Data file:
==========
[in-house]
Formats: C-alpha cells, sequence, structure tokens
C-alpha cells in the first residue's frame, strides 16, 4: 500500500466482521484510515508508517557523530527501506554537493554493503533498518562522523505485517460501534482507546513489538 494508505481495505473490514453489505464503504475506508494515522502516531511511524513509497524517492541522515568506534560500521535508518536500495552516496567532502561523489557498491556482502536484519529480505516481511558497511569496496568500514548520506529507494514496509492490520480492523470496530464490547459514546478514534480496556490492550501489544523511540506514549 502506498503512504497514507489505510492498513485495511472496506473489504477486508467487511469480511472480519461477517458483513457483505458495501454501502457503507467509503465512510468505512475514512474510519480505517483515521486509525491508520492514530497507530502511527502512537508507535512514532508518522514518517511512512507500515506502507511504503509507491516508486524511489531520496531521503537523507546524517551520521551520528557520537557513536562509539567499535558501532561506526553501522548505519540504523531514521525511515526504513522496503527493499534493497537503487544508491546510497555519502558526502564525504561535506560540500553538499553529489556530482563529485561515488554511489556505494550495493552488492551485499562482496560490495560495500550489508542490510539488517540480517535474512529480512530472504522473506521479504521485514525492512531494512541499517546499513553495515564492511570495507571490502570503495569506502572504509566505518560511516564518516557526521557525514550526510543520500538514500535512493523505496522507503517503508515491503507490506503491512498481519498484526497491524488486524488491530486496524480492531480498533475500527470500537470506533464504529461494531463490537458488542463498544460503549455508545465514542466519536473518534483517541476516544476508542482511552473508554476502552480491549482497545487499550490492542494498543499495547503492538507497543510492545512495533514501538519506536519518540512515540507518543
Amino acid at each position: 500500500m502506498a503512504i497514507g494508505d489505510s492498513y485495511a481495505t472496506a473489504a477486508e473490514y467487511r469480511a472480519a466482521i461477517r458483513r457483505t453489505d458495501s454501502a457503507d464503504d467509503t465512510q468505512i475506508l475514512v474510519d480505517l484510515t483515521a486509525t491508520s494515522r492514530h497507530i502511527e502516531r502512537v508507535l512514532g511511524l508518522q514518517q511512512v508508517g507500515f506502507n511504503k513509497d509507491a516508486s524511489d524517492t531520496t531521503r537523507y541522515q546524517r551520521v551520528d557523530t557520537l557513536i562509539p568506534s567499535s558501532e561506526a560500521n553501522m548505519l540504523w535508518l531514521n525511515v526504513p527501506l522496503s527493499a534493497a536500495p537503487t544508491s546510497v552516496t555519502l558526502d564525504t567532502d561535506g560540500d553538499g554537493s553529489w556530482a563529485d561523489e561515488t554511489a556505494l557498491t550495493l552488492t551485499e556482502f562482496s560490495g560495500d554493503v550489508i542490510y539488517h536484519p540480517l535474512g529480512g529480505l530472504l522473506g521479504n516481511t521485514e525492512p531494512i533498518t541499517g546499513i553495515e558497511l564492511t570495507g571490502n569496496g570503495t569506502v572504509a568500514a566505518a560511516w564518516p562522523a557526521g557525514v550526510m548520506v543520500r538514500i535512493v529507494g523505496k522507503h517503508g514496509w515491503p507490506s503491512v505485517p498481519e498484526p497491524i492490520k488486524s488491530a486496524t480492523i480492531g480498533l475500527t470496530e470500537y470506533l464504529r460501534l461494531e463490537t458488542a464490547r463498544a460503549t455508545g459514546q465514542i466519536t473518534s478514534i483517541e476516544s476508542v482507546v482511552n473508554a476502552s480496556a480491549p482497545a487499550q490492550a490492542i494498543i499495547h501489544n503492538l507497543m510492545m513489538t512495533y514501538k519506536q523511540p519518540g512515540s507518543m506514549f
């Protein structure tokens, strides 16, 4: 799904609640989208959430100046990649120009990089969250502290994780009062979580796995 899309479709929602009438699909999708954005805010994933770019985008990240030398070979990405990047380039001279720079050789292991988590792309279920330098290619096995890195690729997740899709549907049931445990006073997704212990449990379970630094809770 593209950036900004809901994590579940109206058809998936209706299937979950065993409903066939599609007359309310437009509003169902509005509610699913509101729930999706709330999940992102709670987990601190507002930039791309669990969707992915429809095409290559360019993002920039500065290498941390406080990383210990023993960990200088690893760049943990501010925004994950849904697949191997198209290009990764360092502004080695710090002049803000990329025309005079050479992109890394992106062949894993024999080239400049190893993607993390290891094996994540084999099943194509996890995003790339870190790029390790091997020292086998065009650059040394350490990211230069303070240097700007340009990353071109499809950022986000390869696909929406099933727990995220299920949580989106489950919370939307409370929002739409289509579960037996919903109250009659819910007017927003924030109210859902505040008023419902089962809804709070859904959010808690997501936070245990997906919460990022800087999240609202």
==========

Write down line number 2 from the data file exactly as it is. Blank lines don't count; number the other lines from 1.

Formats: C-alpha cells, sequence, structure tokens